- The Strait of Hormuz has been an important waterway since
the earliest development of maritime trade. That means if you scan the
pages of histories, or the countless clay tablets that speak of great historic
empires in the region, you will find the waterway facilitated trade for
all of them. In those days the waterway serviced a diversified trade in
whatever supported the communities along its shores and adjacent hinterlands.
Much of that was agricultural, especially grains, fruits, wines, and wool,
but copper and wood were important goods, while gold, silver and precious
stones served both as medium of exchange and trade goods.
- Nothing in the historic trade came close to the importance
of the modern flow of oil through that narrow passage. On a daily basis
the Strait now witnesses the passage of ships carrying 16-18 million barrels
of oil and at least 2 million barrels of petroleum products. That amounts
to 40% of all the oil that moves in international trade. That means the
view in either direction is normally full of shipping. Therefore, as anyone
who looks at it quickly notes, any significant disruption of that flow
would have immediate impact on the global economy, sharply affecting both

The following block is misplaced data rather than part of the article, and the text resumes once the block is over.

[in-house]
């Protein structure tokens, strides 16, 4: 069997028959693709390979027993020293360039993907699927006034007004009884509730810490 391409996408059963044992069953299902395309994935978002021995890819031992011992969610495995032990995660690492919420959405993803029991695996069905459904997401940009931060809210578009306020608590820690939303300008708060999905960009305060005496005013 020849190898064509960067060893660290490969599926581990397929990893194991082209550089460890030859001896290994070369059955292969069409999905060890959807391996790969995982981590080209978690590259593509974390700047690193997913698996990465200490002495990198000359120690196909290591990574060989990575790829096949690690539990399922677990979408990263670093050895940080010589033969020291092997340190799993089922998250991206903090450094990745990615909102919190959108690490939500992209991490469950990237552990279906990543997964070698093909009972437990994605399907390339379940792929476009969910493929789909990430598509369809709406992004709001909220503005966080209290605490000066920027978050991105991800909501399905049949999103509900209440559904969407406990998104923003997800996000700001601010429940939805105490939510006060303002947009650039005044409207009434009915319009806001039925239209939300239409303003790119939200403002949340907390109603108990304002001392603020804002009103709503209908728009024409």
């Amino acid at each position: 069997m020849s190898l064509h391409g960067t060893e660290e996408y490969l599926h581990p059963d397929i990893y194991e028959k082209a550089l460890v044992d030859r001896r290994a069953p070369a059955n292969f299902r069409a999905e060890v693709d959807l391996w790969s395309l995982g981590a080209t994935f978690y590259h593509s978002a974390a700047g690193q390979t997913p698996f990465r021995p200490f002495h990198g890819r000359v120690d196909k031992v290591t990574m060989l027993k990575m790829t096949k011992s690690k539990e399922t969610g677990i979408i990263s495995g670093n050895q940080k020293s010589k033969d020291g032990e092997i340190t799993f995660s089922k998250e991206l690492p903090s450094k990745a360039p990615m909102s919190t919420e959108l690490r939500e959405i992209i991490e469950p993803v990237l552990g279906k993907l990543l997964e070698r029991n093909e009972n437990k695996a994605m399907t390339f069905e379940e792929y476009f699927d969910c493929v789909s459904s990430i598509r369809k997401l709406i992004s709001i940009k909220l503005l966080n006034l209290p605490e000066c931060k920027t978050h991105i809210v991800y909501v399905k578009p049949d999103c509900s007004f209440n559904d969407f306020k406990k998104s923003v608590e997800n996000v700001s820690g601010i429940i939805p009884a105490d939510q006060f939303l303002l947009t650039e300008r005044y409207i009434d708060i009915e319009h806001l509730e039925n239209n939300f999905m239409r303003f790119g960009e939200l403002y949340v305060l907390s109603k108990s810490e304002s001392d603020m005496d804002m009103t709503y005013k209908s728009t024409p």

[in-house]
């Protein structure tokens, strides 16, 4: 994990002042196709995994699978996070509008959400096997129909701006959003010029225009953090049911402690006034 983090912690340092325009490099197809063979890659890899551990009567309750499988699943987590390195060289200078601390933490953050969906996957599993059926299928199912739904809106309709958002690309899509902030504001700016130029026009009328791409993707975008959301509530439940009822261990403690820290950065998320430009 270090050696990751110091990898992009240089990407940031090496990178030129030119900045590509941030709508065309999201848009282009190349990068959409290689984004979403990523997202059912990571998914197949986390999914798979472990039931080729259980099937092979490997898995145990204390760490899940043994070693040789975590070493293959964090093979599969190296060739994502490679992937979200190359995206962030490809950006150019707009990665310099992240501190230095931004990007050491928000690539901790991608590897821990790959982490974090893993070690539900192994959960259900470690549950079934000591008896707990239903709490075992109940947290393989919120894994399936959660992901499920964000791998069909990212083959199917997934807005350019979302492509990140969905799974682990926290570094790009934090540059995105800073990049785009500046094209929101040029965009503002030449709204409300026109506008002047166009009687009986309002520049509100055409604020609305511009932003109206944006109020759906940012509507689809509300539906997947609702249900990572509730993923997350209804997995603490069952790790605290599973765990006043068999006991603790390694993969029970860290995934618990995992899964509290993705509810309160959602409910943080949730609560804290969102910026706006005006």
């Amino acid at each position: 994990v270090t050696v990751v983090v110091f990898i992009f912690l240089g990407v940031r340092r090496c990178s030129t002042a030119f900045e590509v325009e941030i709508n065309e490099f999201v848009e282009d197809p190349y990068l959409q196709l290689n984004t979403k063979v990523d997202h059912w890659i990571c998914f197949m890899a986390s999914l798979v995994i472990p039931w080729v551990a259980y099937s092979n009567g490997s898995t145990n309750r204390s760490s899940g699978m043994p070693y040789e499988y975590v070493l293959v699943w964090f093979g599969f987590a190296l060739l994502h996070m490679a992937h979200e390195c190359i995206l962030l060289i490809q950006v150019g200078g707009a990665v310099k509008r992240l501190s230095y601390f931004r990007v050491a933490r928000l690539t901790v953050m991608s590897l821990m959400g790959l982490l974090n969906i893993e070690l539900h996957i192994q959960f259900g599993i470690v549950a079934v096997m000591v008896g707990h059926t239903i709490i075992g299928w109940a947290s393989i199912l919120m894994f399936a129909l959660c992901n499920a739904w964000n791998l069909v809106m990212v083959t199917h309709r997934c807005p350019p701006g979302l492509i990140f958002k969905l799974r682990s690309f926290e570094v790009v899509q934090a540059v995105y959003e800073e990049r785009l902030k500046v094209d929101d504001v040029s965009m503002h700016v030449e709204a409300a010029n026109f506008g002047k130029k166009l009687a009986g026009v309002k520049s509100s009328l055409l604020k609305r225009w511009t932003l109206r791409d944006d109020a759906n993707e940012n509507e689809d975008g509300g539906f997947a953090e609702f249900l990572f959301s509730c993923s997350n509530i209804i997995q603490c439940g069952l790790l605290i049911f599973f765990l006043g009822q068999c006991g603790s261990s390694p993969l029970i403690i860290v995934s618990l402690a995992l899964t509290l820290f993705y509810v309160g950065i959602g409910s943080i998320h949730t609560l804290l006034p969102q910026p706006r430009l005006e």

energy supplies and prices.
- In that context, it becomes terribly important who owns
or controls the Hormuz choke point. Iran borders the north side of the
Strait. The United Arab Emirates and Oman border the south side. The Strait
is so narrow however that the adjacent coastal states are subject to special
constraints of the Law of the Sea. In principle, under the United Nations
Convention of 1982, all coastal states are entitled to claim coastal waters
out to a 12 nautical mile limit, but the Strait is only 21 nautical miles
wide at its choke point. The maximum either side could assert a right to
is 10.5 nautical miles.
- To observe the rights of coastal states while also serving
the needs of maritime navigation, special rules have been established for
the Strait: A six mile navigation channel has been defined consisting
of a 2 mile wide inbound lane, a 2 mile wide separation lane, and a 2 mile
wide outbound lane. Nominally, the inbound lane impinges on Iranian territorial
waters, while the outbound lane impinges on UAE and Omani waters. The Law
of the Sea permits innocent passage in both directions to all maritime
- As the saying goes, "aye, there's the rub."
In present circumstances, what actually is innocent passage? The steady
flow of oil and commercial cargo through the Strait obviously qualifies.
However, United States military and a range of contract commercial
shipping, as well as coalition member shipping pass through the Strait
enroute to Iraq and neighboring states to support the War. That flow qualifies
as "innocent" passage to the extent that vessels in transit threaten
no state on either side. All surface shipping to support the war
has to come that way, and no one has questioned it.
- However, what about the ever-surging flow of US naval
vessels that are there overtly to threaten Iran? Much touted in US media
are at least three US carrier groups and other naval vessels that are virtually
on station in the region for months at a time and have an alleged missions